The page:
Formed in 1857 by a group of 13 architects from New York City, American Institute of Architects exists to enhance the practical and scientific proficiency of its members as well as upholding the reputation of the profession. The first team included Henry Cleaveland, Leopold Eidlitz, Edward Gardiner, Jacob Wrey, John Welch, Henry Dudley, Charles Babcock, Richard Morris Hunt, Joseph C. Wells, and Richard Upjohn who became the first president of the organization.
The first meeting of the group was on 23rd February 1857, and they decided to invite other 16 renowned architects to join the team, including Calvert Vaux, Thomas Walter, and Alexander Jackson Davis as well. Before the conception of AIA, anyone could label themselves as architects, because there were no licensing laws for architects or architectural institutions in the United States.
By March 1857, the group drafted the bylaws and a constitution using New York Society of Architects as the name of the organization, which later changed to American Institute of Architects. They then made amendments to the law in 1858 to advocate for the scientific, artistic, and practical profession of its members; to promote their association and good fellowship, to enhance the reputation of the job, and also harmonize the efforts of the members for the general development of the Art.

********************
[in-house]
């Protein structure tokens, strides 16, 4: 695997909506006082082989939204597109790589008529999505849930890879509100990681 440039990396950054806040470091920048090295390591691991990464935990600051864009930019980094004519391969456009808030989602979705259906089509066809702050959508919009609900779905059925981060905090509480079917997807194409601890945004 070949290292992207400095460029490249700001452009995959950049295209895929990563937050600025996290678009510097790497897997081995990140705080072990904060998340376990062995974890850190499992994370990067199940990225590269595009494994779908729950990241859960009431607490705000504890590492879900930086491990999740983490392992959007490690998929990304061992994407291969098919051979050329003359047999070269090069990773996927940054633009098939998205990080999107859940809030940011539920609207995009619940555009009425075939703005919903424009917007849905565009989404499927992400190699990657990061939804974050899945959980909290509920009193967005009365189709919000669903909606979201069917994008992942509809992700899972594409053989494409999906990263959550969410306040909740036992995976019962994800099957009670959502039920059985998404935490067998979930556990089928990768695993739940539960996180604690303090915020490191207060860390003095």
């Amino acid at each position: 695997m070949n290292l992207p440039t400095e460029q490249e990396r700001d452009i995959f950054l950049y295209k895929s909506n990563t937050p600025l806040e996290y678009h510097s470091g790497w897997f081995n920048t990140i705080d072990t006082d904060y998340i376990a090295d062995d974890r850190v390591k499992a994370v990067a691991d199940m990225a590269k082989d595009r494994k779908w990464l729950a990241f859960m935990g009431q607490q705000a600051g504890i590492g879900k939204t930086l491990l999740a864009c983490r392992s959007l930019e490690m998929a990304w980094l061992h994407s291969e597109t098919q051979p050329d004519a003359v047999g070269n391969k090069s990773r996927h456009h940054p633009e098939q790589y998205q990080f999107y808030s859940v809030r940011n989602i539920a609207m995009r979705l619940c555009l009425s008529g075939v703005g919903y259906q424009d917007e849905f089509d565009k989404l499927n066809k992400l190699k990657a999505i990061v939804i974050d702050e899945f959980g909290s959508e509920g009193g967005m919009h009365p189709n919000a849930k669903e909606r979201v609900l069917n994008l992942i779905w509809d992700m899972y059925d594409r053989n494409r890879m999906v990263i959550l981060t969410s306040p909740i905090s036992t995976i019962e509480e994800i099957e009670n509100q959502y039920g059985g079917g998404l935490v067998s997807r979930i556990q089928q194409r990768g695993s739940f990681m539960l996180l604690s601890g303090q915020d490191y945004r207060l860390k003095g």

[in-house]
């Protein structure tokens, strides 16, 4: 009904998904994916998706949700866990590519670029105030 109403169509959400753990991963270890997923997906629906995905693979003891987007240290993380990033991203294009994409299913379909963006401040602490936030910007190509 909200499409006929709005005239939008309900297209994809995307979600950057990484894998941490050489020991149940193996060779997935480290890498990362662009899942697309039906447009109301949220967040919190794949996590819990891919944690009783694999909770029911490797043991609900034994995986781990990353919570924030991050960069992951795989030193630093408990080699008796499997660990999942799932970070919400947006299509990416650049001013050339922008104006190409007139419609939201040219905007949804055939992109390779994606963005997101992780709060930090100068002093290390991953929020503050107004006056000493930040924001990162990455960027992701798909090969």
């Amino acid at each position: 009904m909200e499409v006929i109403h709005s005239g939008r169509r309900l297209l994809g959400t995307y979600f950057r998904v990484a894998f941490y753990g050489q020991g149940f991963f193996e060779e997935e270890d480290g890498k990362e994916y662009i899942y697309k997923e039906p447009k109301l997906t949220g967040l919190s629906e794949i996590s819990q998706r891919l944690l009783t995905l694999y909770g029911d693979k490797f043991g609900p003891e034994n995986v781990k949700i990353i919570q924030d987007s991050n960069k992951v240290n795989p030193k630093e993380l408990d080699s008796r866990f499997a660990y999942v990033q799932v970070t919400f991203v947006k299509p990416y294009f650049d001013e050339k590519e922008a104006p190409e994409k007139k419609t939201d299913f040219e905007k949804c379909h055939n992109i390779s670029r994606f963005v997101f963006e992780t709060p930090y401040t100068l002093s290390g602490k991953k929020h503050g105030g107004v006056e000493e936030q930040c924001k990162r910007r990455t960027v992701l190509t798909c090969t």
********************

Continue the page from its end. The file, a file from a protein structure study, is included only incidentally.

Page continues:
According to zdnet.com AIA control government procedures that touch on the practice of the architects and the quality of life. The organization monitors regulatory and legislative actions and utilizes the collective influence of its members to contribute to decision making by local, state and federal policymakers. AIA uses its community-based initiatives to work with local governments and federal legislators to improve the designs of public areas, protect the infrastructure of the country, and create affordable housing for Americans.
Robert Ivy became the chief executive officer and Vice President of the American Institute of Architects in 2010. Robert also served at McGraw-Hill Construction Media since 2003 as the Vice president, supervising the quality of online publications and prints. Before that, he was the chief editor at Architectural Record, and during his tenure RECORD emerged among the mostly distributed journals worldwide.
Robert Ivy holds a Bachelor of Arts degree in English and a Masters’ Degree in Architecture from the University of the South and Tulane University respectively. He is a member of the American Architecture Foundation, the International Circle of Architecture Critics, and former member of AIA’s national board. Robert currently serves on various architectural school boards including Tongji University in China, Tulane University, Auburn University, and Mississippi State University.